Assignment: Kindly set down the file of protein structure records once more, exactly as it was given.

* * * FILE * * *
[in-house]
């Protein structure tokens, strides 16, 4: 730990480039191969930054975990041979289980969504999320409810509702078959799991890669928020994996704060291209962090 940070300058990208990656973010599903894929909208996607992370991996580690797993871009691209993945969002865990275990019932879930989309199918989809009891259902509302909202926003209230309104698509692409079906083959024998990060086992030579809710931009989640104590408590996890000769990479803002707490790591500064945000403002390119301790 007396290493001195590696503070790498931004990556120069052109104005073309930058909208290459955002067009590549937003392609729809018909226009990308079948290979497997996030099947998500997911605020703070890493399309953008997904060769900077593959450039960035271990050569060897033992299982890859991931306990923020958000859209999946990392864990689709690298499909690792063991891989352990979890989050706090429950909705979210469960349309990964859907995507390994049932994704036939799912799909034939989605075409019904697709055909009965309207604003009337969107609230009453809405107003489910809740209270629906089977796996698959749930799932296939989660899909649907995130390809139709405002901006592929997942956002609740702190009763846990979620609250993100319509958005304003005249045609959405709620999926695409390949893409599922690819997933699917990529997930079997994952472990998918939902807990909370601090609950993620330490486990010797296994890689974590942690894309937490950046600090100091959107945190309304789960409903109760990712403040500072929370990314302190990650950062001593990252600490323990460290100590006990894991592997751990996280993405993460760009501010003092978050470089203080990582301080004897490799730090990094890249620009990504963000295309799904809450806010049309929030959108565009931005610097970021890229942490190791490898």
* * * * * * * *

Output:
[in-house]
């Protein structure tokens, strides 16, 4: 730990480039191969930054975990041979289980969504999320409810509702078959799991890669928020994996704060291209962090 940070300058990208990656973010599903894929909208996607992370991996580690797993871009691209993945969002865990275990019932879930989309199918989809009891259902509302909202926003209230309104698509692409079906083959024998990060086992030579809710931009989640104590408590996890000769990479803002707490790591500064945000403002390119301790 007396290493001195590696503070790498931004990556120069052109104005073309930058909208290459955002067009590549937003392609729809018909226009990308079948290979497997996030099947998500997911605020703070890493399309953008997904060769900077593959450039960035271990050569060897033992299982890859991931306990923020958000859209999946990392864990689709690298499909690792063991891989352990979890989050706090429950909705979210469960349309990964859907995507390994049932994704036939799912799909034939989605075409019904697709055909009965309207604003009337969107609230009453809405107003489910809740209270629906089977796996698959749930799932296939989660899909649907995130390809139709405002901006592929997942956002609740702190009763846990979620609250993100319509958005304003005249045609959405709620999926695409390949893409599922690819997933699917990529997930079997994952472990998918939902807990909370601090609950993620330490486990010797296994890689974590942690894309937490950046600090100091959107945190309304789960409903109760990712403040500072929370990314302190990650950062001593990252600490323990460290100590006990894991592997751990996280993405993460760009501010003092978050470089203080990582301080004897490799730090990094890249620009990504963000295309799904809450806010049309929030959108565009931005610097970021890229942490190791490898």